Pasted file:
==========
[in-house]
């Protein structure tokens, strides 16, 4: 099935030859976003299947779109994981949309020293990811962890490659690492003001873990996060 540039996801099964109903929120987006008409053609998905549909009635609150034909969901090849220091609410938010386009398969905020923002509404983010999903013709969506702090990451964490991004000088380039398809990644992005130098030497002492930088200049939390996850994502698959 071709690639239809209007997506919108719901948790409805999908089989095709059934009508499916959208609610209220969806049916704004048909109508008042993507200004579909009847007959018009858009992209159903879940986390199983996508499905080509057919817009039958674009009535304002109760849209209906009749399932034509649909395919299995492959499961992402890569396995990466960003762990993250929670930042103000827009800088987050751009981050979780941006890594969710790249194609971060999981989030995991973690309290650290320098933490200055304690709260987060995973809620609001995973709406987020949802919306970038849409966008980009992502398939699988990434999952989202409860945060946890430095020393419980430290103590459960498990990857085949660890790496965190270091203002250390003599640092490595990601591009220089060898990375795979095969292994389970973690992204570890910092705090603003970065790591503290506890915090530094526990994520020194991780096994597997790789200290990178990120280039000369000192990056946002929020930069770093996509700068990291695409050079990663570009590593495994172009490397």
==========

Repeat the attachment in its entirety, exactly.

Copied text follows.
[in-house]
């Protein structure tokens, strides 16, 4: 099935030859976003299947779109994981949309020293990811962890490659690492003001873990996060 540039996801099964109903929120987006008409053609998905549909009635609150034909969901090849220091609410938010386009398969905020923002509404983010999903013709969506702090990451964490991004000088380039398809990644992005130098030497002492930088200049939390996850994502698959 071709690639239809209007997506919108719901948790409805999908089989095709059934009508499916959208609610209220969806049916704004048909109508008042993507200004579909009847007959018009858009992209159903879940986390199983996508499905080509057919817009039958674009009535304002109760849209209906009749399932034509649909395919299995492959499961992402890569396995990466960003762990993250929670930042103000827009800088987050751009981050979780941006890594969710790249194609971060999981989030995991973690309290650290320098933490200055304690709260987060995973809620609001995973709406987020949802919306970038849409966008980009992502398939699988990434999952989202409860945060946890430095020393419980430290103590459960498990990857085949660890790496965190270091203002250390003599640092490595990601591009220089060898990375795979095969292994389970973690992204570890910092705090603003970065790591503290506890915090530094526990994520020194991780096994597997790789200290990178990120280039000369000192990056946002929020930069770093996509700068990291695409050079990663570009590593495994172009490397």